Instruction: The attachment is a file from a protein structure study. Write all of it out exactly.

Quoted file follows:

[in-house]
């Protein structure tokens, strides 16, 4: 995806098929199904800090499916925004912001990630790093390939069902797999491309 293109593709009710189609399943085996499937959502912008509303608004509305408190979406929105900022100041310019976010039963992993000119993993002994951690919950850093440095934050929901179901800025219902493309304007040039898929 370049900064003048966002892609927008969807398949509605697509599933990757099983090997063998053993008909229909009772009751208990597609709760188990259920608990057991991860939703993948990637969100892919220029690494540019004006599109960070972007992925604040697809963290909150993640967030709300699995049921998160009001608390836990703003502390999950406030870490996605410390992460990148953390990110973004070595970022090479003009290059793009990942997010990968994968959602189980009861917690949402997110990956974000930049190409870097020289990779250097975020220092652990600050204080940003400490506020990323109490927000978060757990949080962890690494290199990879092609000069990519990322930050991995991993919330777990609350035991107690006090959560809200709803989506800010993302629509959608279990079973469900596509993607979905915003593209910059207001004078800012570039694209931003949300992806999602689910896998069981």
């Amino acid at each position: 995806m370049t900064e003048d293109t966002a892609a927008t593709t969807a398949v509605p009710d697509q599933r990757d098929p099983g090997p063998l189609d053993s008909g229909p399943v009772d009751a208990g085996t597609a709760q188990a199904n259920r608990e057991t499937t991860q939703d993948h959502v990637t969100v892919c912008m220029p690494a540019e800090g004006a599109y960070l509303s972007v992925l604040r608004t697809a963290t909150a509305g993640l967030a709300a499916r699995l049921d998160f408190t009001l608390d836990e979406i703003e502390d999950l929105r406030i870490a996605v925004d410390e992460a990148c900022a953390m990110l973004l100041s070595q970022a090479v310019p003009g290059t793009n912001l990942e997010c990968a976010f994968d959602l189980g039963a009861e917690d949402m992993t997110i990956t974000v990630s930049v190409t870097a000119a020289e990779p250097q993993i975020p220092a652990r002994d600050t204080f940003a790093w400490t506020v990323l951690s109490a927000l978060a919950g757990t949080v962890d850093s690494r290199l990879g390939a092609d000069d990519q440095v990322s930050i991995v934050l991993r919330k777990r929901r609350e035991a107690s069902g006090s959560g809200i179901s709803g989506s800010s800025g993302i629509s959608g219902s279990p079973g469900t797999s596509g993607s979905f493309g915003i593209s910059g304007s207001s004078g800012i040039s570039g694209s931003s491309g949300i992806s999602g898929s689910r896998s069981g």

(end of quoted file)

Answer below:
[in-house]
């Protein structure tokens, strides 16, 4: 995806098929199904800090499916925004912001990630790093390939069902797999491309 293109593709009710189609399943085996499937959502912008509303608004509305408190979406929105900022100041310019976010039963992993000119993993002994951690919950850093440095934050929901179901800025219902493309304007040039898929 370049900064003048966002892609927008969807398949509605697509599933990757099983090997063998053993008909229909009772009751208990597609709760188990259920608990057991991860939703993948990637969100892919220029690494540019004006599109960070972007992925604040697809963290909150993640967030709300699995049921998160009001608390836990703003502390999950406030870490996605410390992460990148953390990110973004070595970022090479003009290059793009990942997010990968994968959602189980009861917690949402997110990956974000930049190409870097020289990779250097975020220092652990600050204080940003400490506020990323109490927000978060757990949080962890690494290199990879092609000069990519990322930050991995991993919330777990609350035991107690006090959560809200709803989506800010993302629509959608279990079973469900596509993607979905915003593209910059207001004078800012570039694209931003949300992806999602689910896998069981």
């Amino acid at each position: 995806m370049t900064e003048d293109t966002a892609a927008t593709t969807a398949v509605p009710d697509q599933r990757d098929p099983g090997p063998l189609d053993s008909g229909p399943v009772d009751a208990g085996t597609a709760q188990a199904n259920r608990e057991t499937t991860q939703d993948h959502v990637t969100v892919c912008m220029p690494a540019e800090g004006a599109y960070l509303s972007v992925l604040r608004t697809a963290t909150a509305g993640l967030a709300a499916r699995l049921d998160f408190t009001l608390d836990e979406i703003e502390d999950l929105r406030i870490a996605v925004d410390e992460a990148c900022a953390m990110l973004l100041s070595q970022a090479v310019p003009g290059t793009n912001l990942e997010c990968a976010f994968d959602l189980g039963a009861e917690d949402m992993t997110i990956t974000v990630s930049v190409t870097a000119a020289e990779p250097q993993i975020p220092a652990r002994d600050t204080f940003a790093w400490t506020v990323l951690s109490a927000l978060a919950g757990t949080v962890d850093s690494r290199l990879g390939a092609d000069d990519q440095v990322s930050i991995v934050l991993r919330k777990r929901r609350e035991a107690s069902g006090s959560g809200i179901s709803g989506s800010s800025g993302i629509s959608g219902s279990p079973g469900t797999s596509g993607s979905f493309g915003i593209s910059g304007s207001s004078g800012i040039s570039g694209s931003s491309g949300i992806s999602g898929s689910r896998s069981g």